Yin Chung Au – National Cheng Kung University Taiwan
Wiebke Finkler – University of Otago New Zealand
Bruno Pinto – University of Lisbon Portugal
Diagrams, charts, illustrations, and photographs have long been at the heart of communicating science, and with visuals and graphics becoming easier to produce and disseminate in the digital age, we can only expect them to play an ever-increasing role in science communication. This is a welcome trend for those who acknowledge the communication potential of visual modes, but to what extent do we really understand the impacts of graphics, illustrations, diagrams, photographs, and video, or how they should be employed to best effect in our field? While there is a lot that is relevant and insightful to be learned from the study of visual modes in other disciplines, this ‘imported’ knowledge base is not always applicable for the specific needs and characteristics of science communication and often fails to address important concerns for science communicators. For example literature on the educational impact of diagrams that does not consider engagement value, or literature on persuasive visuals that disregards the need for accuracy or explanation. Furthermore, science visuals perform unique roles (e.g. ‘icons’ of science literacy) that can only be studied within a science communication context.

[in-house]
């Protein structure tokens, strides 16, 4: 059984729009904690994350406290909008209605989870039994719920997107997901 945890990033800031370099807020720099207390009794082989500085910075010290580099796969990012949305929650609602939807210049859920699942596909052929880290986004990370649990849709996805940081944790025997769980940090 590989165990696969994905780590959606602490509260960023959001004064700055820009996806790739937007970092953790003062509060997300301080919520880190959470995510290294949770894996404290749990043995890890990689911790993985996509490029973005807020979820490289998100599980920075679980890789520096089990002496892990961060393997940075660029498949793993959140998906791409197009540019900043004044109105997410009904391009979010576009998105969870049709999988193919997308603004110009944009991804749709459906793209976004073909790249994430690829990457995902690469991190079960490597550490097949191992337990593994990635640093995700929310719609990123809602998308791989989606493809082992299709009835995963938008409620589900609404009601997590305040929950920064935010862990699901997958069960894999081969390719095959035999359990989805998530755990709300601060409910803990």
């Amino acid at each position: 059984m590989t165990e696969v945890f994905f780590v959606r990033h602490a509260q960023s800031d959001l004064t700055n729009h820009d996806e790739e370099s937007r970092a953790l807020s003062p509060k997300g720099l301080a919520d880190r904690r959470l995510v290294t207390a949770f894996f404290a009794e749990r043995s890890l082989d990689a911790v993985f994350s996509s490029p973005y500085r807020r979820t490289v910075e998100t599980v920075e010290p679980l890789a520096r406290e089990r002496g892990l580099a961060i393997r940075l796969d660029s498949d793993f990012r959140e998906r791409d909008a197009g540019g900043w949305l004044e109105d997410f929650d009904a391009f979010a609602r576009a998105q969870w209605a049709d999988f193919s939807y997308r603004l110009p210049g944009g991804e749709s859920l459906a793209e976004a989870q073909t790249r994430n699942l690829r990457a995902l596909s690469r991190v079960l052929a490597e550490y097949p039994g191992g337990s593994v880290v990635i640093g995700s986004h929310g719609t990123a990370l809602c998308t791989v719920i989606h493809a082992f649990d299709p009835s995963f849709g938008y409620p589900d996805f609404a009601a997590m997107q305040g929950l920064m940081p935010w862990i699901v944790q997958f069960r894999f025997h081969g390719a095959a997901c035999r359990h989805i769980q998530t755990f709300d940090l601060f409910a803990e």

This session will offer diverse perspectives on the use of visual modes for communicating science to argue for a transformation in the way we perceive and understand visual communication within the specific context of science communication. Speakers will discuss the epistemic function (explanatory or persuasive) of visuals in different contexts; affective and attitudinal impacts of diagram design; the development of a visual rhetoric for science communication; the motivational and educational roles of science comics; and the significance of these topics for science communication practice.
The author has not yet submitted a copy of the full paper.